Nature, environment and cultural traditions inspire and inform Robin, who lives and works on Bodmin Moor in Cornwall. Her resist-dyed paintings have been exhibited across Britain since the early 1990s, and internationally.
In her current art-research project, Reading the Land, Robin is exploring patterns and relationships designed into Bodmin Moor’s landscape by our prehistoric ancestors, and interpreting findings for a major series of dyed paintings. Previous themed work includes streams and pools of Bodmin Moor, marine ecosystems, and nature’s life cycles.
The traditional Malaysian canting is Robin’s tool of choice for hot-wax application (beeswax) but she utilises and develops alternative methods with scrap, found and home-made tools, including wire stamps for repeat patterns. Robin’s naturally-dyed paintings are on organic cotton and linen.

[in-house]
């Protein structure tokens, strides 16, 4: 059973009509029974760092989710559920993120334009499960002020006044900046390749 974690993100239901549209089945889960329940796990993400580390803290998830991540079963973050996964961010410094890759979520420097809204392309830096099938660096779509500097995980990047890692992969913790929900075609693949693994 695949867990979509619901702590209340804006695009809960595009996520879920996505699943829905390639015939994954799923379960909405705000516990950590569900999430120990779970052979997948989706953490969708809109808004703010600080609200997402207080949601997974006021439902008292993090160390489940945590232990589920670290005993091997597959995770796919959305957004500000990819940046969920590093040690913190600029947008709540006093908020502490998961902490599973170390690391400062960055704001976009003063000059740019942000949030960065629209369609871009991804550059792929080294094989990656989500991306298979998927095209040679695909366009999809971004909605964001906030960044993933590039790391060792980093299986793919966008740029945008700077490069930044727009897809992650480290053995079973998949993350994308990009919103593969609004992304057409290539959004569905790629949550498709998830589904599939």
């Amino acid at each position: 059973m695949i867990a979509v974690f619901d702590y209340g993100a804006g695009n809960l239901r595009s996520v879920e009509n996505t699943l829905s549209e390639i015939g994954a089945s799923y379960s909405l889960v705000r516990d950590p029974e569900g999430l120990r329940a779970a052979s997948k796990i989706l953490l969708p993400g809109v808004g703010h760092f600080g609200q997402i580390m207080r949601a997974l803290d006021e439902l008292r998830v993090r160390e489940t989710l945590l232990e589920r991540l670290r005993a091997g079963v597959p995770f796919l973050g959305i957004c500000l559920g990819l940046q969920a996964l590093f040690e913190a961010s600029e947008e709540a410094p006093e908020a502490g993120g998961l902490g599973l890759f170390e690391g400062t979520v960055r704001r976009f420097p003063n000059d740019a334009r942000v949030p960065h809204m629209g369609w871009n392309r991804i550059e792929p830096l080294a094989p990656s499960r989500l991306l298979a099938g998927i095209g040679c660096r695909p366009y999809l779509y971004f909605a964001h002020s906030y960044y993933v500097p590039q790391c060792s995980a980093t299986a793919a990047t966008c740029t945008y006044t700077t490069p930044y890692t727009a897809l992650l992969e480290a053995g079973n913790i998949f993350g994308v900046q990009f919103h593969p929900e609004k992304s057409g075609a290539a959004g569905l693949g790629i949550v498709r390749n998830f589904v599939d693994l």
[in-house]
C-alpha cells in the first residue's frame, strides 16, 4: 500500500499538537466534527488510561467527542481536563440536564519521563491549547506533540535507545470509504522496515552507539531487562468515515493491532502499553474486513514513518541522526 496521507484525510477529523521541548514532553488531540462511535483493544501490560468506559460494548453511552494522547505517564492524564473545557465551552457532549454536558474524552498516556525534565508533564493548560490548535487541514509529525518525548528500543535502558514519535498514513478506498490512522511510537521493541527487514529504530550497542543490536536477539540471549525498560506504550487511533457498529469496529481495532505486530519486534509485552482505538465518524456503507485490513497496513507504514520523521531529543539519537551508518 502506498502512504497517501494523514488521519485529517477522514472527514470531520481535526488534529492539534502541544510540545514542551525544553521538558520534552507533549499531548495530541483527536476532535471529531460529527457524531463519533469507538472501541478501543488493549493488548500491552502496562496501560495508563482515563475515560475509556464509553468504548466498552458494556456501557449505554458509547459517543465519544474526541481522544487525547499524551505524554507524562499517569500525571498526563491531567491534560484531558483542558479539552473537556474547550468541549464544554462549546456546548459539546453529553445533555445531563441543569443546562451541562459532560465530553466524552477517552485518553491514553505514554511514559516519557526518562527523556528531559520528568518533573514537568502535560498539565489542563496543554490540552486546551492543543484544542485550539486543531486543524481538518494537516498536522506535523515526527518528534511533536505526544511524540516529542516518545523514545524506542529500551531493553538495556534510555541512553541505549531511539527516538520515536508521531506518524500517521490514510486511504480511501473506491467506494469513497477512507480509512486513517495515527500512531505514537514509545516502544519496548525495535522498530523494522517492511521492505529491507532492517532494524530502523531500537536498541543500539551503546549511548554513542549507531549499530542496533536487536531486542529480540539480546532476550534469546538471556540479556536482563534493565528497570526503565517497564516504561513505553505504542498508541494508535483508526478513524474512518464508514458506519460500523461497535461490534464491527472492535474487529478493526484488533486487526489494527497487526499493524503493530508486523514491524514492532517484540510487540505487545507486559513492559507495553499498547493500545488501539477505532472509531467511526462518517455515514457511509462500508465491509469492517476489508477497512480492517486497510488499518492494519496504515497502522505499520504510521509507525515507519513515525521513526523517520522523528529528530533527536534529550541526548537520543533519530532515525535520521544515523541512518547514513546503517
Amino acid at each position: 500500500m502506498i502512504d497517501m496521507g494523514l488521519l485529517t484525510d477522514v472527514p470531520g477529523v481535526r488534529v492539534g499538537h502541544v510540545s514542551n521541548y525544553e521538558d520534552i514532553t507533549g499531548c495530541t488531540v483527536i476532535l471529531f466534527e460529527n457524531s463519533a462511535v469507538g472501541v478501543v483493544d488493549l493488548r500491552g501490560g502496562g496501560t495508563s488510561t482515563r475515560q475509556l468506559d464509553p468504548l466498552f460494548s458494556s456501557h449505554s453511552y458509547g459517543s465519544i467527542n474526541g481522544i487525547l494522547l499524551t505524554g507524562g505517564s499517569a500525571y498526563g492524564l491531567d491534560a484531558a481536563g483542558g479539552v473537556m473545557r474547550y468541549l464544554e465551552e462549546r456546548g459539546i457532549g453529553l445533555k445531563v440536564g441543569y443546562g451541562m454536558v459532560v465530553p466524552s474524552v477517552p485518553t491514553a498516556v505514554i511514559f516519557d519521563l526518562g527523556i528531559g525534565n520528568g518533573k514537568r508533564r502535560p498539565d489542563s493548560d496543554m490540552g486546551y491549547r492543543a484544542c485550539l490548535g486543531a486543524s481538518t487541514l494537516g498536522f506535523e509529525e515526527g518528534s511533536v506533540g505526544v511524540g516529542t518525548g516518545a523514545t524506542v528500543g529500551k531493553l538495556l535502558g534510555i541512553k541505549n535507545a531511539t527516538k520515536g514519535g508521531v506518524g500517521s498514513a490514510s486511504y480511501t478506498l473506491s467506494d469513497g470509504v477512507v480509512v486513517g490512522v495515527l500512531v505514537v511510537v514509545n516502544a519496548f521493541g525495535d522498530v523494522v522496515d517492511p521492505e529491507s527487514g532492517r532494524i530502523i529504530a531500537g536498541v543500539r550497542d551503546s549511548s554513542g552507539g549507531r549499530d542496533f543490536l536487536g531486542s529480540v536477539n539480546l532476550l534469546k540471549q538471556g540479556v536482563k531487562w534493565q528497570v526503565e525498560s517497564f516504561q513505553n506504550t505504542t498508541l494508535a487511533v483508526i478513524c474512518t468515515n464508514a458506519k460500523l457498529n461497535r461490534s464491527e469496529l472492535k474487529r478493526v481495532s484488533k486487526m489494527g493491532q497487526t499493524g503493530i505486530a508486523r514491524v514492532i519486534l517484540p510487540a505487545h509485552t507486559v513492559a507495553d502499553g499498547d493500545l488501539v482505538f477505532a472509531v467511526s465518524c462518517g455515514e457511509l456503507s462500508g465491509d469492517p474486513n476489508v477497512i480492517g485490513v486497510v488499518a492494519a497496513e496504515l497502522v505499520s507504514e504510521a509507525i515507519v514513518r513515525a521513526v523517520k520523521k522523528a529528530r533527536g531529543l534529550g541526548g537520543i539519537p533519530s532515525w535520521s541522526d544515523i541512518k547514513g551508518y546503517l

Concerns for planetary health leads Robin to research her basic materials; articles about the origin and production of beeswax, cotton and soda ash were published in the Batik Guild Magazine between 2006 and 2009. Robin’s research interests now include the historical and prehistorical use of dyes, particularly woad.
Robin gives workshops in hot wax and other resist techniques, woad dyeing, and rust and tannin dyeing, for adults, schools and in community workshops (especially archaeological, environmental or wildlife contexts). Robin has been teaching and running workshops since 1996, and in 2006 completed a PGCE (post-16) at Plymouth University.